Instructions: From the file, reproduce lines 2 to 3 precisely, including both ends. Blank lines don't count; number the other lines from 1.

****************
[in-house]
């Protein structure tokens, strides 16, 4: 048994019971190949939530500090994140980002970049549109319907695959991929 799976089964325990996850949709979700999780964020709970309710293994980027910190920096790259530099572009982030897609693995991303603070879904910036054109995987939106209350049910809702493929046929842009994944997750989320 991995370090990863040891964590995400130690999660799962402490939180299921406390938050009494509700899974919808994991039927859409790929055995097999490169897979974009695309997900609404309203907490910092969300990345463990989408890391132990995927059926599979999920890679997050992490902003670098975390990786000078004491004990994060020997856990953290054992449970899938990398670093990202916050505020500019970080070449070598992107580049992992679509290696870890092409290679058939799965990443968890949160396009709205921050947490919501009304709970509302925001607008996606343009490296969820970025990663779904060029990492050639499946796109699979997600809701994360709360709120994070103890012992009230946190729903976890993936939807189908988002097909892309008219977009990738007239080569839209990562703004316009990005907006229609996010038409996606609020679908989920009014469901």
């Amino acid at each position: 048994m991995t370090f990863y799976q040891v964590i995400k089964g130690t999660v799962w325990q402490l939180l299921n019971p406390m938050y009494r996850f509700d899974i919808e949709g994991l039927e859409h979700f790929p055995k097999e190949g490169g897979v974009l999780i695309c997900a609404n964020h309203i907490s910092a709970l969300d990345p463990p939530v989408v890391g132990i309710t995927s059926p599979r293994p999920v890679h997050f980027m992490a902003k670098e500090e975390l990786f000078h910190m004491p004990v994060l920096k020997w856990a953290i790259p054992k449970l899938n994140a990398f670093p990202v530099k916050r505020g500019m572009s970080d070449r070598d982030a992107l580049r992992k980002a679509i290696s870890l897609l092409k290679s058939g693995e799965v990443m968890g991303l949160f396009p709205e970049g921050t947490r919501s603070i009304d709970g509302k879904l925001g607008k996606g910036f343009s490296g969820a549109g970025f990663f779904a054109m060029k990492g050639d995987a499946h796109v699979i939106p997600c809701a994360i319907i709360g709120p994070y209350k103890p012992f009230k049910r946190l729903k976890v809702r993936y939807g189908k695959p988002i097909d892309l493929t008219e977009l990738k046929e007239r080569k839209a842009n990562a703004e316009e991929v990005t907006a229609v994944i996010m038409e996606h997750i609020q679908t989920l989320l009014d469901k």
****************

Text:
């Protein structure tokens, strides 16, 4: 048994019971190949939530500090994140980002970049549109319907695959991929 799976089964325990996850949709979700999780964020709970309710293994980027910190920096790259530099572009982030897609693995991303603070879904910036054109995987939106209350049910809702493929046929842009994944997750989320 991995370090990863040891964590995400130690999660799962402490939180299921406390938050009494509700899974919808994991039927859409790929055995097999490169897979974009695309997900609404309203907490910092969300990345463990989408890391132990995927059926599979999920890679997050992490902003670098975390990786000078004491004990994060020997856990953290054992449970899938990398670093990202916050505020500019970080070449070598992107580049992992679509290696870890092409290679058939799965990443968890949160396009709205921050947490919501009304709970509302925001607008996606343009490296969820970025990663779904060029990492050639499946796109699979997600809701994360709360709120994070103890012992009230946190729903976890993936939807189908988002097909892309008219977009990738007239080569839209990562703004316009990005907006229609996010038409996606609020679908989920009014469901």
């Amino acid at each position: 048994m991995t370090f990863y799976q040891v964590i995400k089964g130690t999660v799962w325990q402490l939180l299921n019971p406390m938050y009494r996850f509700d899974i919808e949709g994991l039927e859409h979700f790929p055995k097999e190949g490169g897979v974009l999780i695309c997900a609404n964020h309203i907490s910092a709970l969300d990345p463990p939530v989408v890391g132990i309710t995927s059926p599979r293994p999920v890679h997050f980027m992490a902003k670098e500090e975390l990786f000078h910190m004491p004990v994060l920096k020997w856990a953290i790259p054992k449970l899938n994140a990398f670093p990202v530099k916050r505020g500019m572009s970080d070449r070598d982030a992107l580049r992992k980002a679509i290696s870890l897609l092409k290679s058939g693995e799965v990443m968890g991303l949160f396009p709205e970049g921050t947490r919501s603070i009304d709970g509302k879904l925001g607008k996606g910036f343009s490296g969820a549109g970025f990663f779904a054109m060029k990492g050639d995987a499946h796109v699979i939106p997600c809701a994360i319907i709360g709120p994070y209350k103890p012992f009230k049910r946190l729903k976890v809702r993936y939807g189908k695959p988002i097909d892309l493929t008219e977009l990738k046929e007239r080569k839209a842009n990562a703004e316009e991929v990005t907006a229609v994944i996010m038409e996606h997750i609020q679908t989920l989320l009014d469901k």